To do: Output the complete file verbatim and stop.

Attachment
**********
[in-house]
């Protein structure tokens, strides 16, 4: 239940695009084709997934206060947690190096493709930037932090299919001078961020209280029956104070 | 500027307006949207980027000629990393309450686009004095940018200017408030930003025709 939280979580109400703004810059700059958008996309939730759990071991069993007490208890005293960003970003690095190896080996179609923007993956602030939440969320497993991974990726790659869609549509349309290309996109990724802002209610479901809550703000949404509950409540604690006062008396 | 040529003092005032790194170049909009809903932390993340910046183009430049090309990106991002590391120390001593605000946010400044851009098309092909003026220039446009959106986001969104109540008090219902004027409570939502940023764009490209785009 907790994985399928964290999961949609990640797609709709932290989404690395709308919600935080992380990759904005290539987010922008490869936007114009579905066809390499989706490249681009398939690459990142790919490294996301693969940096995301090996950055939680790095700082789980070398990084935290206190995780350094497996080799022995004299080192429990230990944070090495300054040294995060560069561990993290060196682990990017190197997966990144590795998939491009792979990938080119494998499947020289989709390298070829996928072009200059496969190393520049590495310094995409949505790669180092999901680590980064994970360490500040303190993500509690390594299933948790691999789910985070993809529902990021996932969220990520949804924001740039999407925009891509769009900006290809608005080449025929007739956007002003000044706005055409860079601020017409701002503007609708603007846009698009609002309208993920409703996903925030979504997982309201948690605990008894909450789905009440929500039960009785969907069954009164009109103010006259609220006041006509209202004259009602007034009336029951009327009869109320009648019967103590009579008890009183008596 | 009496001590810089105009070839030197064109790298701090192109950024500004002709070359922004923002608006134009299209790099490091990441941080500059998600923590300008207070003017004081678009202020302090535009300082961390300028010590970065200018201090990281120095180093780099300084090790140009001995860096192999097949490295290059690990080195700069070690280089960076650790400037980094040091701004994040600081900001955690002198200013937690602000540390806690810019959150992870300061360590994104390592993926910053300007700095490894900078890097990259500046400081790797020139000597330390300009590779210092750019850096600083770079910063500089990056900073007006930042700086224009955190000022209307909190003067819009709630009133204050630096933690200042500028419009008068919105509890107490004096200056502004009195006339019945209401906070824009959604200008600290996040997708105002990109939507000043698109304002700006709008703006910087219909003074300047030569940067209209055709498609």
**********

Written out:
[in-house]
């Protein structure tokens, strides 16, 4: 239940695009084709997934206060947690190096493709930037932090299919001078961020209280029956104070 | 500027307006949207980027000629990393309450686009004095940018200017408030930003025709 939280979580109400703004810059700059958008996309939730759990071991069993007490208890005293960003970003690095190896080996179609923007993956602030939440969320497993991974990726790659869609549509349309290309996109990724802002209610479901809550703000949404509950409540604690006062008396 | 040529003092005032790194170049909009809903932390993340910046183009430049090309990106991002590391120390001593605000946010400044851009098309092909003026220039446009959106986001969104109540008090219902004027409570939502940023764009490209785009 907790994985399928964290999961949609990640797609709709932290989404690395709308919600935080992380990759904005290539987010922008490869936007114009579905066809390499989706490249681009398939690459990142790919490294996301693969940096995301090996950055939680790095700082789980070398990084935290206190995780350094497996080799022995004299080192429990230990944070090495300054040294995060560069561990993290060196682990990017190197997966990144590795998939491009792979990938080119494998499947020289989709390298070829996928072009200059496969190393520049590495310094995409949505790669180092999901680590980064994970360490500040303190993500509690390594299933948790691999789910985070993809529902990021996932969220990520949804924001740039999407925009891509769009900006290809608005080449025929007739956007002003000044706005055409860079601020017409701002503007609708603007846009698009609002309208993920409703996903925030979504997982309201948690605990008894909450789905009440929500039960009785969907069954009164009109103010006259609220006041006509209202004259009602007034009336029951009327009869109320009648019967103590009579008890009183008596 | 009496001590810089105009070839030197064109790298701090192109950024500004002709070359922004923002608006134009299209790099490091990441941080500059998600923590300008207070003017004081678009202020302090535009300082961390300028010590970065200018201090990281120095180093780099300084090790140009001995860096192999097949490295290059690990080195700069070690280089960076650790400037980094040091701004994040600081900001955690002198200013937690602000540390806690810019959150992870300061360590994104390592993926910053300007700095490894900078890097990259500046400081790797020139000597330390300009590779210092750019850096600083770079910063500089990056900073007006930042700086224009955190000022209307909190003067819009709630009133204050630096933690200042500028419009008068919105509890107490004096200056502004009195006339019945209401906070824009959604200008600290996040997708105002990109939507000043698109304002700006709008703006910087219909003074300047030569940067209209055709498609």